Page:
This is simple enough on the surface, but it hides the underlying costs of the linked list. Accessing an element in the array runs at $\Theta(1)$, and we are doing it $n$ times for a total of $\Theta(n)$. Accessing an element in a linked list with the get(x) function must iterate through elements 0 through x. This means that we'd access the xth element once, the (x - 1)th element twice, etc. until the first element is accessed x times. With this pattern, we can model the costs associated with iterating the array:

$f(x) = x + (x - 1) + (x - 2) + ... + 1$ $\equiv \sum_{i = 1}^{x}i \equiv x!$ $\therefore f(x) \in O(n!)$

If you don't understand the math, that's fine; what we've proven is that traversing an array of $n$ elements executes at $\Theta(n)$, while traversing an identical linked list costs us $\Theta(n^2)$. Simply put, iterating an array is way, way faster than iterating a linked list.

### The Cons

There are also some disadvantages to using an array over a linked list. First, some languages (like C/C++) do not allow you to dynamically resize the array. If you ever need to extend the size of your array in these languages, you must first create a new array and copy all of your values into that array. This incurs a cost proportional to the length of the "new" array — $\Theta(n)$.

// copies the contents of an array into a larger array
template<typename T>
T* extendArray(T* oldArray, uint oldLength, uint newLength)
{
T* newArray = new T[newLength];
for (uint i = 0; i < oldLength; ++i) {
newArray[i] = oldArray[i];
}
return newArray;
}

The second major disadvantage is that arrays use static indexing. If you ever need to reindex the elements of an array, then you must do this manually. This can happen any time you insert an element into into (or remove an element from) the beginning or middle of an array, and it forces you to reindex every element that follows. This is a relatively simple operation to conceptualize, but it's slower than the $\Theta(1)$ cost of a Linked List:

// inserting a value in the middle of an array:
template<typename T>
void insert(T* array, uint length, uint index, T value)
{
// extend the existing array by 1
array = extendArray(array, length, length + 1);
while (length > index) {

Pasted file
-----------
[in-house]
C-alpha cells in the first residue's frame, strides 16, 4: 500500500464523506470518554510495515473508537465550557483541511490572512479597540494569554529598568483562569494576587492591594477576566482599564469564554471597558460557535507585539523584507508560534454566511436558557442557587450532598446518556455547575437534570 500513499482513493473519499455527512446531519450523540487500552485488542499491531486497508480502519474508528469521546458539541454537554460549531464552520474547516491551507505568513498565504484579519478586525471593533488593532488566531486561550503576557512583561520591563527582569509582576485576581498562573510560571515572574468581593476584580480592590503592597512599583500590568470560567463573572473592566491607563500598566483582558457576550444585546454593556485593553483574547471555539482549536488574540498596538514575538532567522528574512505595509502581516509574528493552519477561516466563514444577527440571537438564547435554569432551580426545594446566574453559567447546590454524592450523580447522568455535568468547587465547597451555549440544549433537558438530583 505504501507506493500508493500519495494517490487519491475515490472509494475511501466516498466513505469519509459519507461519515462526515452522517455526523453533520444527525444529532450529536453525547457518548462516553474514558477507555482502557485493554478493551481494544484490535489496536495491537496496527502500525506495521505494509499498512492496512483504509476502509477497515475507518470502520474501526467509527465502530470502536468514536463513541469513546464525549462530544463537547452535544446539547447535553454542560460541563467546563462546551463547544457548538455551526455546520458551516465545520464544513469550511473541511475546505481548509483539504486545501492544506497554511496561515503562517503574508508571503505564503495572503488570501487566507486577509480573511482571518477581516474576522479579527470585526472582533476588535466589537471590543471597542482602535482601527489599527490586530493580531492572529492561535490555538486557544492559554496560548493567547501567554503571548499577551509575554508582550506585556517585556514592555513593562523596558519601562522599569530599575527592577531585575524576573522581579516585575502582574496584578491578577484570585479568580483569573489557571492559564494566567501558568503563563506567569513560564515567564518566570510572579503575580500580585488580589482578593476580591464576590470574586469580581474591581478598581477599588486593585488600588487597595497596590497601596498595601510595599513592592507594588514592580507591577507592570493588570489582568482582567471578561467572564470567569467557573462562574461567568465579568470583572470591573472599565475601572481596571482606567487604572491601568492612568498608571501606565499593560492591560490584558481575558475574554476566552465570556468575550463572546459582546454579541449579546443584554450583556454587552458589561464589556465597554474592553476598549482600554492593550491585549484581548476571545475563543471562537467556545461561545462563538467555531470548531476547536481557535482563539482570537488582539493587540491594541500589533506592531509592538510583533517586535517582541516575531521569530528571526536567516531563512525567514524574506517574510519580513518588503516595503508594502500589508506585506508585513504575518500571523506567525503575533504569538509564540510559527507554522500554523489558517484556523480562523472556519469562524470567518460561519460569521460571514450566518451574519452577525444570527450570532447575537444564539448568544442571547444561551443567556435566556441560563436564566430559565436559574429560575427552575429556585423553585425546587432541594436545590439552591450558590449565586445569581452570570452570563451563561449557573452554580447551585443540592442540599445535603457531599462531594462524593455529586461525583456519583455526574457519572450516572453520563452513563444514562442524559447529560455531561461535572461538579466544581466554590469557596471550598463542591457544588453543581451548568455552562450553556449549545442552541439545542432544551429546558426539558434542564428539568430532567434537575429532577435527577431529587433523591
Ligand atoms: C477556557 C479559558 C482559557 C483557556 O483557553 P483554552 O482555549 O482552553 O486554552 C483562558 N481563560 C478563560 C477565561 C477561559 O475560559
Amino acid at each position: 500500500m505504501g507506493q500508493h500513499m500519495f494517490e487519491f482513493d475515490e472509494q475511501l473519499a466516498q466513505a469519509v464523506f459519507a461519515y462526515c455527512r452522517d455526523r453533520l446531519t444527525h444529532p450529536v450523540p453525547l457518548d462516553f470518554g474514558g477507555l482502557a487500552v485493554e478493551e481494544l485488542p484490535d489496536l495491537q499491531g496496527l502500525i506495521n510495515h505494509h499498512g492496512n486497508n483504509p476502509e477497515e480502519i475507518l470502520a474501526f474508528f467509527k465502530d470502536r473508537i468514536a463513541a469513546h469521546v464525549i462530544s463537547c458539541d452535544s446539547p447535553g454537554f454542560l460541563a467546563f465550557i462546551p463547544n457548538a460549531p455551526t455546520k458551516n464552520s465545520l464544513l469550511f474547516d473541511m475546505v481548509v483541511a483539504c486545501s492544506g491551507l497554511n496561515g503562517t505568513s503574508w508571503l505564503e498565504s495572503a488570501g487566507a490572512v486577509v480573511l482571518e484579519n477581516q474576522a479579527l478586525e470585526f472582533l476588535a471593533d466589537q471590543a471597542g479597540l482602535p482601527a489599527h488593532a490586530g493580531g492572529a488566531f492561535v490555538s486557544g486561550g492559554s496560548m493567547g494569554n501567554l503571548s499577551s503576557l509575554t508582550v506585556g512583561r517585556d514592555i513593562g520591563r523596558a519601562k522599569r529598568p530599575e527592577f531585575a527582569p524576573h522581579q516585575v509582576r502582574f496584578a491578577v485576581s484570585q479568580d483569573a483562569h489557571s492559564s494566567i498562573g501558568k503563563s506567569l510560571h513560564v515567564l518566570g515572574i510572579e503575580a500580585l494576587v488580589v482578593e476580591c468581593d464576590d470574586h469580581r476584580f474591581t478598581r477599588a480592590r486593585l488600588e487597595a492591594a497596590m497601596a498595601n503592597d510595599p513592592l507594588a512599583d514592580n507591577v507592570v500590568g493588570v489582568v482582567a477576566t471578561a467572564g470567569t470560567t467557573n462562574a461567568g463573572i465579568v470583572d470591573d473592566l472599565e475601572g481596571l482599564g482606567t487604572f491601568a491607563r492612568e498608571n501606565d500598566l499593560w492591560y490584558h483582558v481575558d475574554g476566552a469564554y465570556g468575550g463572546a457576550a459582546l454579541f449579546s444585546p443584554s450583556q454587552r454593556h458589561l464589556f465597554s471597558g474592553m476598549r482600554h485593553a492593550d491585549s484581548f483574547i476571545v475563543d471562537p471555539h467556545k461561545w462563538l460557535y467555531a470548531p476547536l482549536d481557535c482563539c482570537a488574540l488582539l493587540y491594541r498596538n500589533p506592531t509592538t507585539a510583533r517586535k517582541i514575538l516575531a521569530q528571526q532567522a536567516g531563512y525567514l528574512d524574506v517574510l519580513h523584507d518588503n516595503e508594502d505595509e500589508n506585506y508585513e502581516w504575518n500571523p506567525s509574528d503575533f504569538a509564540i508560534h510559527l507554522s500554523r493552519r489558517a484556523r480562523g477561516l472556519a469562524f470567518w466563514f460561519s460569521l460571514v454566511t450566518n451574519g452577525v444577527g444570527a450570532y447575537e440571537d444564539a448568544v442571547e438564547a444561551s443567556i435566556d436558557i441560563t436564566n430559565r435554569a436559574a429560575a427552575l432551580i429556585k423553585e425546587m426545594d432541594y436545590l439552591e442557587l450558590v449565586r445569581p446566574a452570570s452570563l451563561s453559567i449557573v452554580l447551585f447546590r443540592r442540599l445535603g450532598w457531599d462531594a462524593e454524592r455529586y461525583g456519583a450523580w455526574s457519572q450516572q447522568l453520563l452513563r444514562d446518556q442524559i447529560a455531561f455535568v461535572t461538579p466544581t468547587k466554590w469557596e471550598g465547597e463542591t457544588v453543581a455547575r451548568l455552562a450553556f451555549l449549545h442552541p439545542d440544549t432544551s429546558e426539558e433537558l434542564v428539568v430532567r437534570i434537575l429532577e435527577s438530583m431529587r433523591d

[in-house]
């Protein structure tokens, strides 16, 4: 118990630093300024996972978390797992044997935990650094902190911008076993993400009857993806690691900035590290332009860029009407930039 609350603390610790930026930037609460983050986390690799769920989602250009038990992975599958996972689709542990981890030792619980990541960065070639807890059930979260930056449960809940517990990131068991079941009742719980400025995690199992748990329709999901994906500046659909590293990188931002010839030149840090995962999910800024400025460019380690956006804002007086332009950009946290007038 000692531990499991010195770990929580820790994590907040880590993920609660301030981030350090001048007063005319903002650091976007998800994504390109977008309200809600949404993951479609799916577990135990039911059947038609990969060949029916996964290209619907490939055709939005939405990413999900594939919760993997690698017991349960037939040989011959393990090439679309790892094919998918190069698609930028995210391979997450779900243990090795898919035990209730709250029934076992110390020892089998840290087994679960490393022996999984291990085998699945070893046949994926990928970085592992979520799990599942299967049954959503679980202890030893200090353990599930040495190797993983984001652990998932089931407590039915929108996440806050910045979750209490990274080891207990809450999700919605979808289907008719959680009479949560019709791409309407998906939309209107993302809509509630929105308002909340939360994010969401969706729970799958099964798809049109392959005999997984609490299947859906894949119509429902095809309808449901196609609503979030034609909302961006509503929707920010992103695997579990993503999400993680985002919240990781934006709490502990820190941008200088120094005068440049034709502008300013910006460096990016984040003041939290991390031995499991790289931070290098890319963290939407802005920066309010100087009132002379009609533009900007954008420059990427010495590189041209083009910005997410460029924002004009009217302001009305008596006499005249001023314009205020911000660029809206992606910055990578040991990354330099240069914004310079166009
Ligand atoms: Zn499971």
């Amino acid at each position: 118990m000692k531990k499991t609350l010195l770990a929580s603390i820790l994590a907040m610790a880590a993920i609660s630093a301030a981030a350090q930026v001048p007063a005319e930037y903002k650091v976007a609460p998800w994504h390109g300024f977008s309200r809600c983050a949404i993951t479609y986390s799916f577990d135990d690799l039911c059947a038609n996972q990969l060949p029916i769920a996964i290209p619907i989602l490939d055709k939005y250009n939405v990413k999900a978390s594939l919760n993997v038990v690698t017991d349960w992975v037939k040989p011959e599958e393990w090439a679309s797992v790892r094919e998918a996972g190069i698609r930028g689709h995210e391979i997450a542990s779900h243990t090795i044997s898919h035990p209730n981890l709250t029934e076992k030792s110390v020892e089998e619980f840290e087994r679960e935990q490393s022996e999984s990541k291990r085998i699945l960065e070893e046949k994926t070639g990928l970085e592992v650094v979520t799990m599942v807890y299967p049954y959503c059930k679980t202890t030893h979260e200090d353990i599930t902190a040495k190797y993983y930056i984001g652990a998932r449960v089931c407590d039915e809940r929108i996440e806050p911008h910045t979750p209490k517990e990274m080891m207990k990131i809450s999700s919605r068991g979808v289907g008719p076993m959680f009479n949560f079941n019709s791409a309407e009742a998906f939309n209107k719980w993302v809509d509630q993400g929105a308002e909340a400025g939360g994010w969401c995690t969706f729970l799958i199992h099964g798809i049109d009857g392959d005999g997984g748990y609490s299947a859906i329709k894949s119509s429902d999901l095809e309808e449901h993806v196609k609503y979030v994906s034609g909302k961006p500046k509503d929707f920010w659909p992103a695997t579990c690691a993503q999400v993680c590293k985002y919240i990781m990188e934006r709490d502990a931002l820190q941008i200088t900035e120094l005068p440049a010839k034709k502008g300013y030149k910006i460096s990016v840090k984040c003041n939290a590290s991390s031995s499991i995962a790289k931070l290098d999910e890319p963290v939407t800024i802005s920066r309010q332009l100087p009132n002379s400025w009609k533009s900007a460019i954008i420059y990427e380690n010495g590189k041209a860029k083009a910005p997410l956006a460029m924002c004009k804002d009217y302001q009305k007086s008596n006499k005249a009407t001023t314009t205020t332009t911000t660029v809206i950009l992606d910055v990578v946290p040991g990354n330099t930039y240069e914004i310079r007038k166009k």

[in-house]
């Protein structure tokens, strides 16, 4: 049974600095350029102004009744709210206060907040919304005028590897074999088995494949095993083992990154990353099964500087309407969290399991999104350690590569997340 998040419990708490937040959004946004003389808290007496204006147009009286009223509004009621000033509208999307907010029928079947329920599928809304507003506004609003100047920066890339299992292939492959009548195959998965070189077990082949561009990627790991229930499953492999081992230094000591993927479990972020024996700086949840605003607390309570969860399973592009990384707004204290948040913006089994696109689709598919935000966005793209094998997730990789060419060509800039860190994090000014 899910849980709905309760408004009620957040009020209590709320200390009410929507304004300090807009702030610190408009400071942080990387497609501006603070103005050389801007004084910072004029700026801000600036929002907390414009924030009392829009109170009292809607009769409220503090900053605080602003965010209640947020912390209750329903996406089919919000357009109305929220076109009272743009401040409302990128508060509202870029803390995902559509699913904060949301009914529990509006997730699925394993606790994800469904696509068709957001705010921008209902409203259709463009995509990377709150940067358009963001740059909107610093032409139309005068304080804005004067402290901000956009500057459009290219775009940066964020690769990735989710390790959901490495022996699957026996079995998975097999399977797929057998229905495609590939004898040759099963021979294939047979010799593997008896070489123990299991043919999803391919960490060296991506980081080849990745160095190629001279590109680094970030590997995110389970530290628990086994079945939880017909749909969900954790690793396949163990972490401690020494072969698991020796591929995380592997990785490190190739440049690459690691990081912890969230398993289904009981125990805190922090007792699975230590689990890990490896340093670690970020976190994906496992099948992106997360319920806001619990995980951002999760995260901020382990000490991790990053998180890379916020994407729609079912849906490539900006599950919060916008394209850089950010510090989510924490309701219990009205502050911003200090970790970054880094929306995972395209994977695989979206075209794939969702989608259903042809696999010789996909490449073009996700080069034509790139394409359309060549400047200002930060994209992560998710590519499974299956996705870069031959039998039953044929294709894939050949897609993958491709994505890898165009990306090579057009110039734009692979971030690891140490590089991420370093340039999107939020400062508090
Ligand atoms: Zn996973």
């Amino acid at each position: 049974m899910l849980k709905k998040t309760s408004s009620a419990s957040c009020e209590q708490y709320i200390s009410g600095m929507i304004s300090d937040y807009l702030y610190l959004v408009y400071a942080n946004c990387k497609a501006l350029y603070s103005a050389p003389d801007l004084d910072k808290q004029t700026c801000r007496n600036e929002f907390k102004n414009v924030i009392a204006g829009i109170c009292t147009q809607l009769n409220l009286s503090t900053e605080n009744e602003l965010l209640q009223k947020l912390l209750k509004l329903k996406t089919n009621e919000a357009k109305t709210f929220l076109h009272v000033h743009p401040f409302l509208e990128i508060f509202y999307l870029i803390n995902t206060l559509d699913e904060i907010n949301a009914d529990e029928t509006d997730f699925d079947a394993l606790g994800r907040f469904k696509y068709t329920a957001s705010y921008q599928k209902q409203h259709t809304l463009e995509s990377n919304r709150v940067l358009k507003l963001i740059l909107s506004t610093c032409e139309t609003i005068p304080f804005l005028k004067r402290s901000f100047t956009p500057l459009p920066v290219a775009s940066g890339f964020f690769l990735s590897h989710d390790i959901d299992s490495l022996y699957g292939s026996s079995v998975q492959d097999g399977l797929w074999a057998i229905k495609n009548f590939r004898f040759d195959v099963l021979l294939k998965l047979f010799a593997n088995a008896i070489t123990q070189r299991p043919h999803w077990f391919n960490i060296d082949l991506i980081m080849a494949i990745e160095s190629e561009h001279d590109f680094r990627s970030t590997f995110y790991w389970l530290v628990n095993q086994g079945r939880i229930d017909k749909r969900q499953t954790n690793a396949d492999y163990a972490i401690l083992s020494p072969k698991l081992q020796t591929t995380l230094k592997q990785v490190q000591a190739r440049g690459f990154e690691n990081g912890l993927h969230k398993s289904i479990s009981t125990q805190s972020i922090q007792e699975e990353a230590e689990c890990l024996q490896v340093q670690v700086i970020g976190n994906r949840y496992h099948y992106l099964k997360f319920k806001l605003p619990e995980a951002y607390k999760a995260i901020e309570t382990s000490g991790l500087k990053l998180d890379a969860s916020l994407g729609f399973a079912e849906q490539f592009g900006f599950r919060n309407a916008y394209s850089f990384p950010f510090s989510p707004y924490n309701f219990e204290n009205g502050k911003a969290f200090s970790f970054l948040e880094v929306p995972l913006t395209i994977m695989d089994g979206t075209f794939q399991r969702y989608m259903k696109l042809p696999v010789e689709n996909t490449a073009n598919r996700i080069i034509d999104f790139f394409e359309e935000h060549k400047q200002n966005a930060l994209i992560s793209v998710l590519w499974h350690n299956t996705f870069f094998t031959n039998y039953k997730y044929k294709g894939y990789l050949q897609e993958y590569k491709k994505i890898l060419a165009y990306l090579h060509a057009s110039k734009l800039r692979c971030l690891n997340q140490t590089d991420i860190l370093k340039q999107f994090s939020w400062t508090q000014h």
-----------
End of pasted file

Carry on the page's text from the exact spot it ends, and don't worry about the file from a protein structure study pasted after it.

array[length] = array[--length];
}
array[index] = value;
}

This is an example implementation, but it details the complexity in shifting indexes around. The closer to the "front" of an array that the insertion is performed, the worse the function performs. The best that this operation can perform is against an upper-limit of $O(n)$, depending on the size of the array and where the insertion or deletion is made.

A linked list also suffers from these shortcomings, but with opposite effect. A linked list experiences the best insertion performance at the head of the data structure. If a data structure has been optimized for this behavior, an array experiences the best insertion performance at the end of an array. These differences make each data structure well suited for very different applications.

### Summary

In general, an array is a great data structure for situations where a developer doesn't need to perform insertions or deletions at random locations, but will need to randomly access elements in the array. Without understanding the strengths that make an array unique and useful, you may find yourself writing code that performs arduously slowly because of it used an inappropriate data structure for a common task. While you could certainly write code that would technically function with a linked list instead of an array, or vice-versa, understanding the differences between the two will help you to make more informed decisions. Informed decisions, in turn, contribute to better code and a higher quality product — and who doesn't want to be known for turning out great work?